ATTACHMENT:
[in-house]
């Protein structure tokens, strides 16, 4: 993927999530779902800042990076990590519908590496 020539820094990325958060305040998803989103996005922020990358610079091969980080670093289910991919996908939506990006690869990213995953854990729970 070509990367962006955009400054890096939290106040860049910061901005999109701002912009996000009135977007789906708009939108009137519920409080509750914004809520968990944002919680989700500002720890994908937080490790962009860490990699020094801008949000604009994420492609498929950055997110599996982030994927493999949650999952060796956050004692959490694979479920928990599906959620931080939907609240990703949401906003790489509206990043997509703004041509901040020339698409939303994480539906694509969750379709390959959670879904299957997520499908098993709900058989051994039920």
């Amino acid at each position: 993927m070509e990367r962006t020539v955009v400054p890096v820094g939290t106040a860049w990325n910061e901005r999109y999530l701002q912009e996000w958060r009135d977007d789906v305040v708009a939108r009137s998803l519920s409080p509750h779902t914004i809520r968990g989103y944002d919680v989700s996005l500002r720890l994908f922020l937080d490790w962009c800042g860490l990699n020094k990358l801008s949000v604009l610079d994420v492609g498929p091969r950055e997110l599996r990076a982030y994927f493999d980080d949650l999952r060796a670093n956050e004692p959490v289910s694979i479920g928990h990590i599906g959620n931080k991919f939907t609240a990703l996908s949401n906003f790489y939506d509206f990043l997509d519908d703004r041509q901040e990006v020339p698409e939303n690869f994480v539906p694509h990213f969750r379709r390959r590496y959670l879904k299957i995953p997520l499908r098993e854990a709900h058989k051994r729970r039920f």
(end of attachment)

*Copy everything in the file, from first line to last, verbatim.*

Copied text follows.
[in-house]
């Protein structure tokens, strides 16, 4: 993927999530779902800042990076990590519908590496 020539820094990325958060305040998803989103996005922020990358610079091969980080670093289910991919996908939506990006690869990213995953854990729970 070509990367962006955009400054890096939290106040860049910061901005999109701002912009996000009135977007789906708009939108009137519920409080509750914004809520968990944002919680989700500002720890994908937080490790962009860490990699020094801008949000604009994420492609498929950055997110599996982030994927493999949650999952060796956050004692959490694979479920928990599906959620931080939907609240990703949401906003790489509206990043997509703004041509901040020339698409939303994480539906694509969750379709390959959670879904299957997520499908098993709900058989051994039920």
């Amino acid at each position: 993927m070509e990367r962006t020539v955009v400054p890096v820094g939290t106040a860049w990325n910061e901005r999109y999530l701002q912009e996000w958060r009135d977007d789906v305040v708009a939108r009137s998803l519920s409080p509750h779902t914004i809520r968990g989103y944002d919680v989700s996005l500002r720890l994908f922020l937080d490790w962009c800042g860490l990699n020094k990358l801008s949000v604009l610079d994420v492609g498929p091969r950055e997110l599996r990076a982030y994927f493999d980080d949650l999952r060796a670093n956050e004692p959490v289910s694979i479920g928990h990590i599906g959620n931080k991919f939907t609240a990703l996908s949401n906003f790489y939506d509206f990043l997509d519908d703004r041509q901040e990006v020339p698409e939303n690869f994480v539906p694509h990213f969750r379709r390959r590496y959670l879904k299957i995953p997520l499908r098993e854990a709900h058989k051994r729970r039920f």